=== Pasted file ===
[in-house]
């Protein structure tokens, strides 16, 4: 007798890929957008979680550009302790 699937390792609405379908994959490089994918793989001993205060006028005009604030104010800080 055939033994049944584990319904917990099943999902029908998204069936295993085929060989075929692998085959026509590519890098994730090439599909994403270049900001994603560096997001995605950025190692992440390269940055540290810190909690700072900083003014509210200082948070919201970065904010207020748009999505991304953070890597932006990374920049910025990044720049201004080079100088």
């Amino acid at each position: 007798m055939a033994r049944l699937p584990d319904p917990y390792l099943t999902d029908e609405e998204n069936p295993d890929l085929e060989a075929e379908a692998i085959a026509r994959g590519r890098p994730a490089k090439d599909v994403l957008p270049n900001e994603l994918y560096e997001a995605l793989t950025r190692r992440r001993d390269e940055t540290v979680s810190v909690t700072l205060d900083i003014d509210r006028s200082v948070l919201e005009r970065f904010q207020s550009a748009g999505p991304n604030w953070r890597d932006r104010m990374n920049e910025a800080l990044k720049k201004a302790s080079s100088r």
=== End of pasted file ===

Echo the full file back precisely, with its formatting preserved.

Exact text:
[in-house]
């Protein structure tokens, strides 16, 4: 007798890929957008979680550009302790 699937390792609405379908994959490089994918793989001993205060006028005009604030104010800080 055939033994049944584990319904917990099943999902029908998204069936295993085929060989075929692998085959026509590519890098994730090439599909994403270049900001994603560096997001995605950025190692992440390269940055540290810190909690700072900083003014509210200082948070919201970065904010207020748009999505991304953070890597932006990374920049910025990044720049201004080079100088």
């Amino acid at each position: 007798m055939a033994r049944l699937p584990d319904p917990y390792l099943t999902d029908e609405e998204n069936p295993d890929l085929e060989a075929e379908a692998i085959a026509r994959g590519r890098p994730a490089k090439d599909v994403l957008p270049n900001e994603l994918y560096e997001a995605l793989t950025r190692r992440r001993d390269e940055t540290v979680s810190v909690t700072l205060d900083i003014d509210r006028s200082v948070l919201e005009r970065f904010q207020s550009a748009g999505p991304n604030w953070r890597d932006r104010m990374n920049e910025a800080l990044k720049k201004a302790s080079s100088r």